Athletes to watch at the Gold Coast Commonwealth Games:
NICOL DAVID (Squash, Malaysia)
The eight-times world champion is facing unknown territory entering a competition where she is not a favourite for the title having had a slump in form. She is still ranked third for the women's singles at Oxenford Studios behind England's Laura Massaro and New Zealand's Joelle King, but has been in Australia for about two weeks finalising her preparations.
HAMISH BOND (Road cycling, New Zealand)
Part of the most dominant rowing combination in the world with Eric Murray, Bond won two Olympic gold medals in the pairs before they split after the Rio Games. Bond had made no secret of his desire to continue on until the 2020 Games in Tokyo, but in cycling. Despite conceding he was still undergoing a learning curve in his new sport he was named to contest the individual time trial on the Gold Coast and won the Oceania title in Tasmania earlier in March as part of his final preparations.
LEE CHONG WEI (Badminton, Malaysia)
Arguably the second most dominant badminton player in history, behind China's Lin Dan, the 35-year-old will be looking for his third men's singles gold at the Carrara Sports Arena after Malaysian officials opted to send younger players to Glasgow. Lee has also anchored Malaysia's gold medal winning team twice and is seeking two more titles at what will be his final Commonwealth Games.
LAUREL HUBBARD (Weightlifiting, New Zealand)
Transgender weightlifter Hubbard has had to fight off opposition from critics, particularly in Australia, who had sought to have her banned for the Games claiming she had an unfair advantage. The 39-year-old New Zealander, who lived as Gavin Hubbard until 2014 and competed at national level as a man, has been cleared to compete by both the International Olympic Committee and International Weightlifting Federation. She finished second in the women's super-heavyweights at last year's world championships.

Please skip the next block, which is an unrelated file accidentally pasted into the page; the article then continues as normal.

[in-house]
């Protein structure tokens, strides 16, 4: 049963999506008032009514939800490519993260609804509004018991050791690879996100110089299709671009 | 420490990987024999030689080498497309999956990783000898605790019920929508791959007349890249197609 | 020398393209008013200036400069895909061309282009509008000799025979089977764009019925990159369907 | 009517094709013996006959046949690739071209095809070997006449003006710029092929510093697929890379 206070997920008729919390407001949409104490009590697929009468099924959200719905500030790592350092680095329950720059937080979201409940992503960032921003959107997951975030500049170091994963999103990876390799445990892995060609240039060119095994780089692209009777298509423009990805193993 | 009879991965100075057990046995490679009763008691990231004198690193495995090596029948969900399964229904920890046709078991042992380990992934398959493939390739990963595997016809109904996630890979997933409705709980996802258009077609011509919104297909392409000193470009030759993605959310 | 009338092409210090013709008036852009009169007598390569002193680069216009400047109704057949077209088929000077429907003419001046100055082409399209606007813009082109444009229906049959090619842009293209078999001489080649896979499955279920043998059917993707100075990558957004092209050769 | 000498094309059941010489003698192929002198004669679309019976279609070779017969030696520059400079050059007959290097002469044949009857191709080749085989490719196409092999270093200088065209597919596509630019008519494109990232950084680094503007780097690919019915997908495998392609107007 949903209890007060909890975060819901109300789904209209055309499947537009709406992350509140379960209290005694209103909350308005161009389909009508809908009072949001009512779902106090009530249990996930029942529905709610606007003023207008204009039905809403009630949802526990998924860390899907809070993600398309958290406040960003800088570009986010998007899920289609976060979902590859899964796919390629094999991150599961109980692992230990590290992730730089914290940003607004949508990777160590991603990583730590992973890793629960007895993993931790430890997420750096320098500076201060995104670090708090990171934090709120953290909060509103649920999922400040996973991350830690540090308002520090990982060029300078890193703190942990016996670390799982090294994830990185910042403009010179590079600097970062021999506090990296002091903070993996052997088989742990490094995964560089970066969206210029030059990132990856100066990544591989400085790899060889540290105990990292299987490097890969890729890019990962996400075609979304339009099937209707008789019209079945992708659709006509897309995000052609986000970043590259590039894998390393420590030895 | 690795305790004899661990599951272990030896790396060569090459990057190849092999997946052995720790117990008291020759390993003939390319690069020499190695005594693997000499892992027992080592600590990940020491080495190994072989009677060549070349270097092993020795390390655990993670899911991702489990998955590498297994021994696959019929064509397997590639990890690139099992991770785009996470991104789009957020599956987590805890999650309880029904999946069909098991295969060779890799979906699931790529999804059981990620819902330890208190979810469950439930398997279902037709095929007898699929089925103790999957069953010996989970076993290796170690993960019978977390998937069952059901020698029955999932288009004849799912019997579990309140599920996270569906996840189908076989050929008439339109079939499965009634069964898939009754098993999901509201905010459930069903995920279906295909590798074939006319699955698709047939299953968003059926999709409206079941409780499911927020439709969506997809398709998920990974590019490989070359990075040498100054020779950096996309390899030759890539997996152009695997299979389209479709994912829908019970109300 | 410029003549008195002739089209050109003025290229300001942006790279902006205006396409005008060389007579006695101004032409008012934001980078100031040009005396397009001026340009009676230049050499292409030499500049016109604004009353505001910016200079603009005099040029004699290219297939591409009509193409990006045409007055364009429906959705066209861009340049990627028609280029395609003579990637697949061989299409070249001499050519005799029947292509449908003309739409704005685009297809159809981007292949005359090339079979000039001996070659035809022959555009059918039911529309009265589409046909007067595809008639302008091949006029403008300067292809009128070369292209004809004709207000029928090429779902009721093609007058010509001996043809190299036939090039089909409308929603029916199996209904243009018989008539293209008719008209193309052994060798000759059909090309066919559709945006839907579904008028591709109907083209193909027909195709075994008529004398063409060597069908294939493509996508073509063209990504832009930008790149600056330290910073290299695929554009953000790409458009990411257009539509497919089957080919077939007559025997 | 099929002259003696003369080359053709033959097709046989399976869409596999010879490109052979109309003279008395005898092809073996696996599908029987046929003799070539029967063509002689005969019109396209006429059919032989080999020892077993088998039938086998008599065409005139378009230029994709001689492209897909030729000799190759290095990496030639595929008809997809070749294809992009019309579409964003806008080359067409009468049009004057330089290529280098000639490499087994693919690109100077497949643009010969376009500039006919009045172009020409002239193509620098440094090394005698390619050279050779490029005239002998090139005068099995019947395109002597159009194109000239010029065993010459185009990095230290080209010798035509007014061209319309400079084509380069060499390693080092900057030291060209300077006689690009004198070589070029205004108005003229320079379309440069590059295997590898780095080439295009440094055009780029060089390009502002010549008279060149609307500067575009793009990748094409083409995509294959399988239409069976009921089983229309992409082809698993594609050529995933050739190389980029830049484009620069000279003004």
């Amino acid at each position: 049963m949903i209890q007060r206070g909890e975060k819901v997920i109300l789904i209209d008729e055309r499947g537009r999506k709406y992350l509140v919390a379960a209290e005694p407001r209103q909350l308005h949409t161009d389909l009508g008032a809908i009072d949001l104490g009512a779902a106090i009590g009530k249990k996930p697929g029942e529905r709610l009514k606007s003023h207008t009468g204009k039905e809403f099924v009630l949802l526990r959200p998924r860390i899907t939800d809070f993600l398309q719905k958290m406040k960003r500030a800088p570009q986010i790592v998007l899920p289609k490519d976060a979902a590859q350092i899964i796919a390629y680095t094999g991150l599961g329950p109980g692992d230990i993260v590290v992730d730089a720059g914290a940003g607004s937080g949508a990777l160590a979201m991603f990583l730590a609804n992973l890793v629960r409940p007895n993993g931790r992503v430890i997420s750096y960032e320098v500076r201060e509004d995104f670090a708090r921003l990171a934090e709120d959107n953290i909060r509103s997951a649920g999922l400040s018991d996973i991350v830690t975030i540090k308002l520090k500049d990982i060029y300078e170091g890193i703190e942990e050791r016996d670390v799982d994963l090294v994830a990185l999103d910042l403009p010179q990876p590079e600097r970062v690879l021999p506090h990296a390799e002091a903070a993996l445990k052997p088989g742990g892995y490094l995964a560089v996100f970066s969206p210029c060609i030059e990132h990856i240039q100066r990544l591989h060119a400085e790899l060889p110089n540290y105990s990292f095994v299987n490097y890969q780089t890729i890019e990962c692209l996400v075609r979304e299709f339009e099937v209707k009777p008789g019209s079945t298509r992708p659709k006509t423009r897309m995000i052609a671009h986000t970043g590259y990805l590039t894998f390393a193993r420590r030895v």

MATTHEW GLAETZER (Track cycling, Australia)
The tall 25-year-old showed he was in career best form at the recent world championships in the Netherlands, winning the men's sprint and finishing second in the 1km time trial. Glatezer, who took up cycling after injuries ended his pole vaulting dreams, became the first man to break one minute for the time trial at sea level last November. He will be busy having entered in the sprint, time trial, team sprint and Keirin with rides on every day of the April 5-8 competition.
SALLY PEARSON (Sprint hurdler, Australia)
The London 2012 100m hurdles champion has won the event at the last two Games in Delhi and Glasgow but enters the competition with a nagging Achilles problem. The 31-year-old burst back onto the international scene with an emotional victory at last year's world's championships after a broken wrist and hamstring injury robbed her of the previous two years.
YOHAN BLAKE (Sprinter, Jamaica)
The 28-year-old sprinter has to fill the considerably large shoes of former training partner Usain Bolt following the eight-times Olympic gold medallist's retirement after last year's world championships. Blake has found himself in fourth at the last two major global championships but Canada's Rio Olympics silver medallist Andre De Grasse decision to miss the Gold Coast event has cleared the path for his first individual gold since he won the 2011 world championship title.
ELAINE THOMPSON (Sprinter, Jamaica)
The Rio Olympics 100m and 200m champion is a welcome boost to the athletics programme but has already said she will not attempt the double on the Gold Coast. The 25-year-old told Australian media after a warm-up meeting in Brisbane that she would concentrate on the 200m at Carrara Stadium.